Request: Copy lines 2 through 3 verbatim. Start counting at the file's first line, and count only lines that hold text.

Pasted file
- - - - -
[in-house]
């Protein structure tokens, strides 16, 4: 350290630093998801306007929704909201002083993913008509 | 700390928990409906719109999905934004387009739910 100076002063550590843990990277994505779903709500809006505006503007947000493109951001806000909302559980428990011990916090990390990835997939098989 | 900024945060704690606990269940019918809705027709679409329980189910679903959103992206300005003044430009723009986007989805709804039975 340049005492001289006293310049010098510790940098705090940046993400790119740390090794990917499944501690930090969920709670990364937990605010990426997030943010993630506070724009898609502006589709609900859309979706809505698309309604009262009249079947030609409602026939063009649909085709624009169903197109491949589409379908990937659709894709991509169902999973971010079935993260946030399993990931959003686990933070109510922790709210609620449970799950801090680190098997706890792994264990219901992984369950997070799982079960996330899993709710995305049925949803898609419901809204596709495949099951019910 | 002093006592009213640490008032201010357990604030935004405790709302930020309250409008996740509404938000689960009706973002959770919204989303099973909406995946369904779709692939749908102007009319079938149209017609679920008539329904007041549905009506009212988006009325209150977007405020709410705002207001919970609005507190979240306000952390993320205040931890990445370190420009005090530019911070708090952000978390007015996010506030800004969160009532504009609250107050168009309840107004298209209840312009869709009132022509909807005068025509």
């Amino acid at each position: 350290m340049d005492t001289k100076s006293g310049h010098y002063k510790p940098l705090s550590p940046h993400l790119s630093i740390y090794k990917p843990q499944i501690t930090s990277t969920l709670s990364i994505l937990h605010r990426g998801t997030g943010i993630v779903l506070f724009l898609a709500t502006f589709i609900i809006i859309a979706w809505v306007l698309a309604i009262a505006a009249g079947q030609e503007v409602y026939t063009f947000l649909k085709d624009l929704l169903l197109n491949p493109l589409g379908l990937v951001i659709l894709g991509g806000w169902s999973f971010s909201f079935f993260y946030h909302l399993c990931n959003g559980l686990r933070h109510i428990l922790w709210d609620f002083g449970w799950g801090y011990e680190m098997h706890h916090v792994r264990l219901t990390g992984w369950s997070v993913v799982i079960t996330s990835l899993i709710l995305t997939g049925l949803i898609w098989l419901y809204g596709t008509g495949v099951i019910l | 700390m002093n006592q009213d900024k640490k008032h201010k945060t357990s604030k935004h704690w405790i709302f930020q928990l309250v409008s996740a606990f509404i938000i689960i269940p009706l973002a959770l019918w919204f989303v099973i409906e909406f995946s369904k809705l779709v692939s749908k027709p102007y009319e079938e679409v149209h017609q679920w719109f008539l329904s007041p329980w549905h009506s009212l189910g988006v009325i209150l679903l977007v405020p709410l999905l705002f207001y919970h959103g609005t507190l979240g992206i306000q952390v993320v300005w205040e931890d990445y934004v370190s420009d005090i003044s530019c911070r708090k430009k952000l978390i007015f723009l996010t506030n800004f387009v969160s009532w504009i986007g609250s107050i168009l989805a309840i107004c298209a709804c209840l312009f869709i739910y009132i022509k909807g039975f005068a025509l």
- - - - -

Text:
């Protein structure tokens, strides 16, 4: 350290630093998801306007929704909201002083993913008509 | 700390928990409906719109999905934004387009739910 100076002063550590843990990277994505779903709500809006505006503007947000493109951001806000909302559980428990011990916090990390990835997939098989 | 900024945060704690606990269940019918809705027709679409329980189910679903959103992206300005003044430009723009986007989805709804039975 340049005492001289006293310049010098510790940098705090940046993400790119740390090794990917499944501690930090969920709670990364937990605010990426997030943010993630506070724009898609502006589709609900859309979706809505698309309604009262009249079947030609409602026939063009649909085709624009169903197109491949589409379908990937659709894709991509169902999973971010079935993260946030399993990931959003686990933070109510922790709210609620449970799950801090680190098997706890792994264990219901992984369950997070799982079960996330899993709710995305049925949803898609419901809204596709495949099951019910 | 002093006592009213640490008032201010357990604030935004405790709302930020309250409008996740509404938000689960009706973002959770919204989303099973909406995946369904779709692939749908102007009319079938149209017609679920008539329904007041549905009506009212988006009325209150977007405020709410705002207001919970609005507190979240306000952390993320205040931890990445370190420009005090530019911070708090952000978390007015996010506030800004969160009532504009609250107050168009309840107004298209209840312009869709009132022509909807005068025509």
């Amino acid at each position: 350290m340049d005492t001289k100076s006293g310049h010098y002063k510790p940098l705090s550590p940046h993400l790119s630093i740390y090794k990917p843990q499944i501690t930090s990277t969920l709670s990364i994505l937990h605010r990426g998801t997030g943010i993630v779903l506070f724009l898609a709500t502006f589709i609900i809006i859309a979706w809505v306007l698309a309604i009262a505006a009249g079947q030609e503007v409602y026939t063009f947000l649909k085709d624009l929704l169903l197109n491949p493109l589409g379908l990937v951001i659709l894709g991509g806000w169902s999973f971010s909201f079935f993260y946030h909302l399993c990931n959003g559980l686990r933070h109510i428990l922790w709210d609620f002083g449970w799950g801090y011990e680190m098997h706890h916090v792994r264990l219901t990390g992984w369950s997070v993913v799982i079960t996330s990835l899993i709710l995305t997939g049925l949803i898609w098989l419901y809204g596709t008509g495949v099951i019910l | 700390m002093n006592q009213d900024k640490k008032h201010k945060t357990s604030k935004h704690w405790i709302f930020q928990l309250v409008s996740a606990f509404i938000i689960i269940p009706l973002a959770l019918w919204f989303v099973i409906e909406f995946s369904k809705l779709v692939s749908k027709p102007y009319e079938e679409v149209h017609q679920w719109f008539l329904s007041p329980w549905h009506s009212l189910g988006v009325i209150l679903l977007v405020p709410l999905l705002f207001y919970h959103g609005t507190l979240g992206i306000q952390v993320v300005w205040e931890d990445y934004v370190s420009d005090i003044s530019c911070r708090k430009k952000l978390i007015f723009l996010t506030n800004f387009v969160s009532w504009i986007g609250s107050i168009l989805a309840i107004c298209a709804c209840l312009f869709i739910y009132i022509k909807g039975f005068a025509l």